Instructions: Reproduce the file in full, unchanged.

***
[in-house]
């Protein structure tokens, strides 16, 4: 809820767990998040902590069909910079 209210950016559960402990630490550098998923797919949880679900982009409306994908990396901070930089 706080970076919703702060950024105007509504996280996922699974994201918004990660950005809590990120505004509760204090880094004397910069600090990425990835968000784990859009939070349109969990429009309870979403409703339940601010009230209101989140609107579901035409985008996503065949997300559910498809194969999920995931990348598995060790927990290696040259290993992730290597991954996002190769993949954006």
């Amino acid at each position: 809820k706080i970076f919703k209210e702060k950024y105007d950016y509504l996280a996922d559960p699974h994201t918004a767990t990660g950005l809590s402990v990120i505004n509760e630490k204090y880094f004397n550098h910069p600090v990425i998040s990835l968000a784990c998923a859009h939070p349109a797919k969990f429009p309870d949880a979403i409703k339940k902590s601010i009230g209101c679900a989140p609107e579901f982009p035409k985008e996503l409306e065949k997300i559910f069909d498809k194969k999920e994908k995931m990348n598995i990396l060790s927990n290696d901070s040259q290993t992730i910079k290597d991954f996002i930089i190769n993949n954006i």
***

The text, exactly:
[in-house]
């Protein structure tokens, strides 16, 4: 809820767990998040902590069909910079 209210950016559960402990630490550098998923797919949880679900982009409306994908990396901070930089 706080970076919703702060950024105007509504996280996922699974994201918004990660950005809590990120505004509760204090880094004397910069600090990425990835968000784990859009939070349109969990429009309870979403409703339940601010009230209101989140609107579901035409985008996503065949997300559910498809194969999920995931990348598995060790927990290696040259290993992730290597991954996002190769993949954006």
């Amino acid at each position: 809820k706080i970076f919703k209210e702060k950024y105007d950016y509504l996280a996922d559960p699974h994201t918004a767990t990660g950005l809590s402990v990120i505004n509760e630490k204090y880094f004397n550098h910069p600090v990425i998040s990835l968000a784990c998923a859009h939070p349109a797919k969990f429009p309870d949880a979403i409703k339940k902590s601010i009230g209101c679900a989140p609107e579901f982009p035409k985008e996503l409306e065949k997300i559910f069909d498809k194969k999920e994908k995931m990348n598995i990396l060790s927990n290696d901070s040259q290993t992730i910079k290597d991954f996002i930089i190769n993949n954006i």